Furlong | The tides still ebb, long after the moratorium

As we approach the 20th anniversary of the moratorium, John Furlong writes on what's become of a province that had defined itself through cod.

Who could have imagined the riches we enjoy after so dark a day?

"Here the tides flow and here they ebb..." From E.J. Pratt's poem Newfoundland

July 2,1992. A day of absolutes. The single biggest layoff in Canadian labour history. As many as 30,000 out of work. Five hundred years of fishing came to end. The start of an outmigration that has seen the loss of 75,000 of our population in the past 20 years. 

Who are we now?

Starting Monday, CBC in Newfoundland and Labrador will explore the changes in a province that has lived through 20 years of a moratorium on northern cod. Some of the pieces may challenge what you think about the fishery, and what it means to us today.

Yet in many ways, the fishery is as vibrant as ever. Intact and surviving, even thriving.

It's a billion-dollar business, and growing. According to the province's statistics, the fishery has never been more valuable. Now that's a tough argument to sell in Marystown, or Burin, or Port Union, or Black Tickle, or St. Lewis, or Little Bay Islands, or St. Joseph's, or Jackson's Arm, or any other community that has lost a fishplant.

And if it's a better fishery, tell that to our beloved, iconic codfish. One fisherman told me he fished his quota of cod last year, froze some of it, and plans to use it as bait.

But talk about the ebb of the fishery, and the flow of oil! It's been 20 years since the moratorium. We have a whole new generation of Newfoundlanders and Labradorians who don't pine for the "good old days" of the cod fishery.

As a matter of fact, one industry observer believes that some of the up-and-coming harvesters may not even have the exact skill-set necessary to catch cod. We have a new generation whose fishery, their province's fishery, is defined by the crab and shrimp industry. It's a brave new world.

Moving along

Many of the younger crowd have moved on. They haven't turned their backs on the fishery; they just haven't been forced to embrace it. They have other options.

The world has opened up a whole new set of possibilities and the young have spilled out of rural communities, anxious to seize them.

If there was any good to come out of the moratorium it would be that it forced young people to get an education. No longer could they drop out of school and go to work in the fishery.

Many have found work in the oil industry, either here at home or in Alberta or in oilfields all over the world. They finish their shifts, go home for a couple of weeks and eagerly goose up their local economies with oil money.

They buy big flashy trucks. They build houses. They throw lots of money around in their communities during their three-weeks-off and then return to their three-weeks-on.

The way we are now

This province has changed. Not only do we remember Brian Peckford's promise that "one day the sun will shine," not only did Danny Williams guide us into being a "have" province, but we are actually living it.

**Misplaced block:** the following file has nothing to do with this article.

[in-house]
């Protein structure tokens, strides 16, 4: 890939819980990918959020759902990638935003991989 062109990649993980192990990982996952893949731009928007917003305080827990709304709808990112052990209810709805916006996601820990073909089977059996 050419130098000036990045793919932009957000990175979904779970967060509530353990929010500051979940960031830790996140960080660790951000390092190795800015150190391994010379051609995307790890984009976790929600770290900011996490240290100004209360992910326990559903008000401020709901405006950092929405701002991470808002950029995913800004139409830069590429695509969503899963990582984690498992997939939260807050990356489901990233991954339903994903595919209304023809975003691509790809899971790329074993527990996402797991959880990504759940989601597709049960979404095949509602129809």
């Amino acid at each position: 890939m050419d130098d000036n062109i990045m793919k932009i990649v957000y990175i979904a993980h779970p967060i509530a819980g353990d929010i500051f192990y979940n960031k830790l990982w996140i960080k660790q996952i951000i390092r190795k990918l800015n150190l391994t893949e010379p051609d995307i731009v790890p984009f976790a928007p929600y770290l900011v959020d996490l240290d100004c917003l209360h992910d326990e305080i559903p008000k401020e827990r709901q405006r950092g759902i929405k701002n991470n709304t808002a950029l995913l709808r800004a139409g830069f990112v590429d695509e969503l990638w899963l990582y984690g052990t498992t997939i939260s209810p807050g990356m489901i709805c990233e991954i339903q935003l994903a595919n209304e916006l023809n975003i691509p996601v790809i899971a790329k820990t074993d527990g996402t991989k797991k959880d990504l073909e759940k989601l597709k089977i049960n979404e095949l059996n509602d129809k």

The sun is shining. We do "have." Despite recent government restraint, there's lots of money flowing around.

And our identity is changing. We are no longer perceived as just a stereotyped cap-in-hand, ragged-arsed crowd of fishermen. Our reputation now boasts a wealthy, proud, educated, skilled population that would make even the codfish proud!

We started to get richer when, as fate would have it, the cod fishery was in decline. On its way down, the cod fishery met an expanding oil industry.

And in another stroke of good fortune, as cod declined, crab and shrimp grew. As we lost our young out of the fishery, we watched them with dollar signs in their eyes as they eagerly embraced the oil industry.

For some, it's another day

Maybe that's one reason why July 2, 1992 is just another day for most people. Oh, it's still a lightning rod for some. A reason to nurse the feelings of loss and sadness, a rallying cry of blame, a reason to reflect, a source of resentment and frustration.

There are still the romantics who want to turn back the clock and return to the days of the Grand Banks dory, there are still the politicians who want to play to the electorate, and there are still those who mourn the passing of the horse and buggy.

But nevertheless, 20 years on, and we're about to mark what is another milestone.

One door closes …

July 2, 2012. Another day in the life of a changing province. Some might even say it's a better, more prosperous province with a brighter future.

We were able to withstand the harsh realities of one difficult day as the door slammed shut on the cod fishery and opened another door to more riches than we could have imagined two decades ago.

Perhaps our darkest of nights has evolved into the brightest of mornings. For some of us anyway. My children don't miss the cod, and don't know much about the moratorium.

But, oh, this province! What potential it holds for them as they look to the future. Because they know there are fewer regrets when you head in that direction.

E.J. Pratt started with the ebb and flow of life in his poem Newfoundland. He ended prophetically with what may have been a glimpse of where we are now.

"... And the story is told Of human veins and pulses, Of eternal pathways of fire, Of dreams that survive the night, Of doors held ajar in storms."

About the Author

John Furlong

John Furlong is a host on CBC Radio One in St. John's.